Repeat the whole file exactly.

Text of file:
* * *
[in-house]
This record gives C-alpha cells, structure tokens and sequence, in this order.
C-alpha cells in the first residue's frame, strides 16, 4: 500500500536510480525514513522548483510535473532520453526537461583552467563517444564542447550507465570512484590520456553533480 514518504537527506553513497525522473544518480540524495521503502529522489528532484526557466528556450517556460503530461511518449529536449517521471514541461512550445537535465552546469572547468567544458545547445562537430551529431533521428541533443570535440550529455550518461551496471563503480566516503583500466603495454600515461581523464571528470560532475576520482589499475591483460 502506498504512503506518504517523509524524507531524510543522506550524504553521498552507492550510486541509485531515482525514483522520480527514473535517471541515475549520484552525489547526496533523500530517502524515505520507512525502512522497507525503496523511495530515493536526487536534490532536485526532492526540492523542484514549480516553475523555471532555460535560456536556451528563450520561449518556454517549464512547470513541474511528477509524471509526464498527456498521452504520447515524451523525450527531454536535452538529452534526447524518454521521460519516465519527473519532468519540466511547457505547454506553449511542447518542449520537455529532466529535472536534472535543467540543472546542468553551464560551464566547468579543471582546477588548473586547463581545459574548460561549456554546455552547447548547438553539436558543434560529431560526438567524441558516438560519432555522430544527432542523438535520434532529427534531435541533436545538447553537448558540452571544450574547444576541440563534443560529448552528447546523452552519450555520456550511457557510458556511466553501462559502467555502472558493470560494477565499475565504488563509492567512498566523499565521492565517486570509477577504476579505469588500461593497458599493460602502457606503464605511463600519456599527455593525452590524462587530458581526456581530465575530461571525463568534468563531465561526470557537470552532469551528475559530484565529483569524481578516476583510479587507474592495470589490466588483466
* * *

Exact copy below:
[in-house]
This record gives C-alpha cells, structure tokens and sequence, in this order.
C-alpha cells in the first residue's frame, strides 16, 4: 500500500536510480525514513522548483510535473532520453526537461583552467563517444564542447550507465570512484590520456553533480 514518504537527506553513497525522473544518480540524495521503502529522489528532484526557466528556450517556460503530461511518449529536449517521471514541461512550445537535465552546469572547468567544458545547445562537430551529431533521428541533443570535440550529455550518461551496471563503480566516503583500466603495454600515461581523464571528470560532475576520482589499475591483460 502506498504512503506518504517523509524524507531524510543522506550524504553521498552507492550510486541509485531515482525514483522520480527514473535517471541515475549520484552525489547526496533523500530517502524515505520507512525502512522497507525503496523511495530515493536526487536534490532536485526532492526540492523542484514549480516553475523555471532555460535560456536556451528563450520561449518556454517549464512547470513541474511528477509524471509526464498527456498521452504520447515524451523525450527531454536535452538529452534526447524518454521521460519516465519527473519532468519540466511547457505547454506553449511542447518542449520537455529532466529535472536534472535543467540543472546542468553551464560551464566547468579543471582546477588548473586547463581545459574548460561549456554546455552547447548547438553539436558543434560529431560526438567524441558516438560519432555522430544527432542523438535520434532529427534531435541533436545538447553537448558540452571544450574547444576541440563534443560529448552528447546523452552519450555520456550511457557510458556511466553501462559502467555502472558493470560494477565499475565504488563509492567512498566523499565521492565517486570509477577504476579505469588500461593497458599493460602502457606503464605511463600519456599527455593525452590524462587530458581526456581530465575530461571525463568534468563531465561526470557537470552532469551528475559530484565529483569524481578516476583510479587507474592495470589490466588483466